Congressman Scott Tipton (R-CO) has joined a bipartisan coalition of his House colleagues in a letter urging President Obama to "consult and receive authorization from Congress before ordering the use of U.S. military force in Syria."
"There is no scenario in which the use of chemical weapons on innocent civilians is acceptable, and I'm deeply troubled by reports that this has occurred in Syria. As the President considers the course of action to respond to this developing situation, I encourage him to fulfill his obligation to consult with Congress before authorizing the use of military force, and explain the reasons for proposed actions to the American people," Tipton said. "If there's an imminent threat to the US and/or our direct interests, under the War Powers Act, the President can take military action without consulting Congress--the current situation in Syria doesn't meet that criteria. Military action should be an absolute last resort, and I urge the President to consider a non-military response first."
Read the letter below:
Dear Mr. President,
We strongly urge you to consult and receive authorization from Congress before ordering the use of U.S. military force in Syria. Your responsibility to do so is prescribed in the Constitution and the War Powers Resolution of 1973.
While the Founders wisely gave the Office of the President the authority to act in emergencies, they foresaw the need to ensure public debate -- and the active engagement of Congress -- prior to committing U.S. military assets. Engaging our military in Syria when no direct threat to the United States exists and without prior congressional authorization would violate the separation of powers that is clearly delineated in the Constitution.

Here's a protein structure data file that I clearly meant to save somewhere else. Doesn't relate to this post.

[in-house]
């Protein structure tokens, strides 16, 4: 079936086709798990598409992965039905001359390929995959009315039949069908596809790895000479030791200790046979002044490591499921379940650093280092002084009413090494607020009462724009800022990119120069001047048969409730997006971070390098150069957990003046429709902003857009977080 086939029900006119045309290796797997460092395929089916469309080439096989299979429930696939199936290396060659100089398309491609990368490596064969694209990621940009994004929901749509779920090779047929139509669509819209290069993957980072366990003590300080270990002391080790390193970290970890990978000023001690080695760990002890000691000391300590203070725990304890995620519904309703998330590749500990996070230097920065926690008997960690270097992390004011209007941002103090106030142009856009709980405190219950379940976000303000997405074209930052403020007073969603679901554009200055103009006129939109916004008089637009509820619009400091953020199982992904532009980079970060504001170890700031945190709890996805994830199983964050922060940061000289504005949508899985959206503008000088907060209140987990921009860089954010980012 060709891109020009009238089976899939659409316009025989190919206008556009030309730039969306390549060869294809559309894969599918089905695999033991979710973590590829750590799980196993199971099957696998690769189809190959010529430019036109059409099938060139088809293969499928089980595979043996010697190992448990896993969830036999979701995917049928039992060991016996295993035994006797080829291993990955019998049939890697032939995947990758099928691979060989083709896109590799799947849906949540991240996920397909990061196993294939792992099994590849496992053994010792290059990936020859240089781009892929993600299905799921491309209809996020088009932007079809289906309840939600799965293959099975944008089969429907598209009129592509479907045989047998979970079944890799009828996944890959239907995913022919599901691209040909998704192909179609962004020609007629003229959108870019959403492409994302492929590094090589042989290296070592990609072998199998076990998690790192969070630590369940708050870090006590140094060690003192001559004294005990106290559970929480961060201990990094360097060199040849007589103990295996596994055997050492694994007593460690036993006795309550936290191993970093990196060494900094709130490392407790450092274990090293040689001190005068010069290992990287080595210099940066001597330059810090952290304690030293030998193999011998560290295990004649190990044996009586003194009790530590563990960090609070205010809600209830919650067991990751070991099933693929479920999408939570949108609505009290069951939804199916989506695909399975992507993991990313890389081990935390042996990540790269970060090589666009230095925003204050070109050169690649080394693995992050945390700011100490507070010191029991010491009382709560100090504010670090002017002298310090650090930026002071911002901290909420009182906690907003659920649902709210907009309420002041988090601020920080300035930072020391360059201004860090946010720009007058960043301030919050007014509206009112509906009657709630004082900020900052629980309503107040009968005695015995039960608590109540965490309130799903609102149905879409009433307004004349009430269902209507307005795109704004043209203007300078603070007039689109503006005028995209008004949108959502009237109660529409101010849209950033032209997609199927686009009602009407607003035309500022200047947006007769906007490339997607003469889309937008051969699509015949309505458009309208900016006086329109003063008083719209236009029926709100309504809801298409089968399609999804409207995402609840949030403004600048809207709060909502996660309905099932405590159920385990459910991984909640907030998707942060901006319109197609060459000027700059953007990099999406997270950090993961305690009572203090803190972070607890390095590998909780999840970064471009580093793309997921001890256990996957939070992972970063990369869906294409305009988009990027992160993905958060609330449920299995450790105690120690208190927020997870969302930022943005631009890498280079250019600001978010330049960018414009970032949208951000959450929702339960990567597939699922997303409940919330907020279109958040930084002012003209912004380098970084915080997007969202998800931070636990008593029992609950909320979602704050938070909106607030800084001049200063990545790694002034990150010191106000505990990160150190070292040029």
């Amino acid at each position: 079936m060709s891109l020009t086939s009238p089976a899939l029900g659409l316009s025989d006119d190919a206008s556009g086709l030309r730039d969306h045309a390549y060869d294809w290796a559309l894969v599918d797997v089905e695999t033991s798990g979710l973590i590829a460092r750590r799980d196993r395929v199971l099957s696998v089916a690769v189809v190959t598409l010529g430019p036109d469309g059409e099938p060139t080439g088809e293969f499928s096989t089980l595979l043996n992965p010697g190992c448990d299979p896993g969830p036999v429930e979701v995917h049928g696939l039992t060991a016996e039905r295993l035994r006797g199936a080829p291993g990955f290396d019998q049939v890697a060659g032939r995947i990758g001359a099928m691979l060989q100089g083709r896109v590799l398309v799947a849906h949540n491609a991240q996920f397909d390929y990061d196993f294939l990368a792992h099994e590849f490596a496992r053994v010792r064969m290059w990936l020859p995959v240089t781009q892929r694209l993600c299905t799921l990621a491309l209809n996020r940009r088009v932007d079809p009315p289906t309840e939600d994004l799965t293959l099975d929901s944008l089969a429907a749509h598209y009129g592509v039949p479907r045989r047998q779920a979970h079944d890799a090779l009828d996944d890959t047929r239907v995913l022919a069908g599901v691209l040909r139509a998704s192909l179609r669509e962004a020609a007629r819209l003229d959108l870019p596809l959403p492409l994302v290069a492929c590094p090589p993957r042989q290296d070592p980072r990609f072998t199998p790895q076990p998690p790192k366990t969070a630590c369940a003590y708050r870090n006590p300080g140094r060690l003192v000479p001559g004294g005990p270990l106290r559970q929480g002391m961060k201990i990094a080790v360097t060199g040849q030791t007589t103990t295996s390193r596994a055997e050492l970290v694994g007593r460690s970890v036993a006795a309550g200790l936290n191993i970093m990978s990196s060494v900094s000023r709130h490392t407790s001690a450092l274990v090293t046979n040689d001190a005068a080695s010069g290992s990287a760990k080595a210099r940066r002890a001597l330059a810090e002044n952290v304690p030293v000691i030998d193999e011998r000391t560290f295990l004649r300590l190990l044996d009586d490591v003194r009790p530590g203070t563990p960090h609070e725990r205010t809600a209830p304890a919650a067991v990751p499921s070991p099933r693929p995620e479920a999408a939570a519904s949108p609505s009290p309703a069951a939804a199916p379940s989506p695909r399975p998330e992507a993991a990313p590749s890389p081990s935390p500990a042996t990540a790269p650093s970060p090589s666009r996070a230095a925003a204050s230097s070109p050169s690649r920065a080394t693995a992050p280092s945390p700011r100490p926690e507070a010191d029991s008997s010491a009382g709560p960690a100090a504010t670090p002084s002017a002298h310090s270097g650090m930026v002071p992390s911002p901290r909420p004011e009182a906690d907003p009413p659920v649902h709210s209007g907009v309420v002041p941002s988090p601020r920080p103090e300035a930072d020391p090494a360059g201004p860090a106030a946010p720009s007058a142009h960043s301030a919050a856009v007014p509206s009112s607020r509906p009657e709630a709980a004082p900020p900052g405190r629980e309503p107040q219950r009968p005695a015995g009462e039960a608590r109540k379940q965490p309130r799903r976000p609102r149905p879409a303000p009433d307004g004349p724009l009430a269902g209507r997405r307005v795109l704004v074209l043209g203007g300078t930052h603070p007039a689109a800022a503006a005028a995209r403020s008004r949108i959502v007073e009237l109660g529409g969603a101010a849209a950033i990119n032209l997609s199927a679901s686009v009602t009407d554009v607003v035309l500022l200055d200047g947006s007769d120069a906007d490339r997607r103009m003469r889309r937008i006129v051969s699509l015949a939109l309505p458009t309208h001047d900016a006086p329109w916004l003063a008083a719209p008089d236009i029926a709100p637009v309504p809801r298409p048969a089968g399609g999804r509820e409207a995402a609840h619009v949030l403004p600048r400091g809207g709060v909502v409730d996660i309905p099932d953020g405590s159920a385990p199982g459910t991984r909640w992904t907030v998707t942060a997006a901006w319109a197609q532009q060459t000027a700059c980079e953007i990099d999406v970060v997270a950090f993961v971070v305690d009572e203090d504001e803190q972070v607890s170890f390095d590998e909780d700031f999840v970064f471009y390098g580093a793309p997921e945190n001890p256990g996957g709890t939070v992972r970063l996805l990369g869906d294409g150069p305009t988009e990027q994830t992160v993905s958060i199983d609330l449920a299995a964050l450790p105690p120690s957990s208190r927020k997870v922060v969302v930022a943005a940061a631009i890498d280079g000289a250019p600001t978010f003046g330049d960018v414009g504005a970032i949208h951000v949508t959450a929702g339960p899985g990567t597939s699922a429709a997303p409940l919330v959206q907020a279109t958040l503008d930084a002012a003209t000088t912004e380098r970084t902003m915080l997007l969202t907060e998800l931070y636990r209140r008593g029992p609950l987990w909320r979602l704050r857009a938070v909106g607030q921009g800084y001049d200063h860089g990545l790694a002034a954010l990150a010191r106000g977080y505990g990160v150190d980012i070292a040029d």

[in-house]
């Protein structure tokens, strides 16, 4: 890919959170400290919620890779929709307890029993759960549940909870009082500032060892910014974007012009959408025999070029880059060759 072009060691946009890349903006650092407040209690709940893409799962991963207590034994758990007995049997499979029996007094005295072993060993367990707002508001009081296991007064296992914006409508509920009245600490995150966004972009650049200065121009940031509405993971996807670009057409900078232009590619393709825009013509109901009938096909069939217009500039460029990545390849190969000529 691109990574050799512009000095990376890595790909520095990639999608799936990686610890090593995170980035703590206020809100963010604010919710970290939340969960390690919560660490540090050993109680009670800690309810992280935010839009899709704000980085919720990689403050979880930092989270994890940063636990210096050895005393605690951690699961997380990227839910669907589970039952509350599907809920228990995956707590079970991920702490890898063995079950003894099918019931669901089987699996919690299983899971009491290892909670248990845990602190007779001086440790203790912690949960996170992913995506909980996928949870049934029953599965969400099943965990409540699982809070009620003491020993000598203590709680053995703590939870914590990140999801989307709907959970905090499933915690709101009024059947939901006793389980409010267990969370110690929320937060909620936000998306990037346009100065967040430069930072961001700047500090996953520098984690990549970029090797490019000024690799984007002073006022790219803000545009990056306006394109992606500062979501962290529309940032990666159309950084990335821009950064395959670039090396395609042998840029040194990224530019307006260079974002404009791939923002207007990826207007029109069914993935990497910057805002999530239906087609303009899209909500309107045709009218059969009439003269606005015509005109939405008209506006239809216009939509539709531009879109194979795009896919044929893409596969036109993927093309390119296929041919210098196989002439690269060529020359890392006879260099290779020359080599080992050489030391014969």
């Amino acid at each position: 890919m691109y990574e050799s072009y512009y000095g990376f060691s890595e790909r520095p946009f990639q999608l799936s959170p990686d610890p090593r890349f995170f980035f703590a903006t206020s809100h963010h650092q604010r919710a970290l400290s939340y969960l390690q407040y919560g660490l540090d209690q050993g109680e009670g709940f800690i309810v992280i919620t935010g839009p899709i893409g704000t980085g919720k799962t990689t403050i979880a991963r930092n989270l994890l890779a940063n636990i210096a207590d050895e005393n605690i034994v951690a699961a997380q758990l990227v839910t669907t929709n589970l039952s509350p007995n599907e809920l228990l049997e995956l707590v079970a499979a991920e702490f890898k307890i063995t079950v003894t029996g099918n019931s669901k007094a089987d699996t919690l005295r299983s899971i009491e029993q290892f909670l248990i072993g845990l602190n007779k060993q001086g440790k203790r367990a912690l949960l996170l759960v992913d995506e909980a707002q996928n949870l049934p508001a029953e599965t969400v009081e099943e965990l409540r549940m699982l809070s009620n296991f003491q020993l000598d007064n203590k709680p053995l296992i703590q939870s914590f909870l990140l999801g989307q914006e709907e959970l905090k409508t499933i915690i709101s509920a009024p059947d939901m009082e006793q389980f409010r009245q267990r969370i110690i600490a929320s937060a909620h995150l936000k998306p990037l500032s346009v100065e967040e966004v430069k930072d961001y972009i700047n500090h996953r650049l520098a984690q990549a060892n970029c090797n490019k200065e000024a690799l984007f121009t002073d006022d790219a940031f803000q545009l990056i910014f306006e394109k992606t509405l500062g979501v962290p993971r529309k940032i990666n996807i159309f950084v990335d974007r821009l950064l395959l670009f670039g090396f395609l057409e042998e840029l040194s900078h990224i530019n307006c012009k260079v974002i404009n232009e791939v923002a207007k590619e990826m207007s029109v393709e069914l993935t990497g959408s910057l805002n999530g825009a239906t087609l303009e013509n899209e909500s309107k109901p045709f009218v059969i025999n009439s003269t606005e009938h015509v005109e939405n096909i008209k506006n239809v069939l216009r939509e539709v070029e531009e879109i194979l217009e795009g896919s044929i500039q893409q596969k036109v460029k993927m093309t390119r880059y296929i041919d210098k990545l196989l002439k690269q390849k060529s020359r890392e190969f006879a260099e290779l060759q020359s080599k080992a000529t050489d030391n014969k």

Mr. President, in the case of military operations in Libya you stated that authorization from Congress was not required because our military was not engaged in "hostilities." In addition, an April 1, 2011, memorandum to you from your Office of Legal Counsel concluded:
" President Obama could rely on his constitutional power to safeguard the national interest by directing the anticipated military operations in Libya--which were limited in their nature, scope, and duration--without prior congressional authorization."
We view the precedent this opinion sets, where "national interest" is enough to engage in hostilities without congressional authorization, as unconstitutional. If the use of 221 Tomahawk cruise missiles, 704 Joint Direct Attack Munitions, and 42 Predator Hellfire missiles expended in Libya does not constitute "hostilities," what does?
If you deem that military action in Syria is necessary, Congress can reconvene at your request. We stand ready to come back into session, consider the facts before us, and share the burden of decisions made regarding U.S. involvement in the quickly escalating Syrian conflict.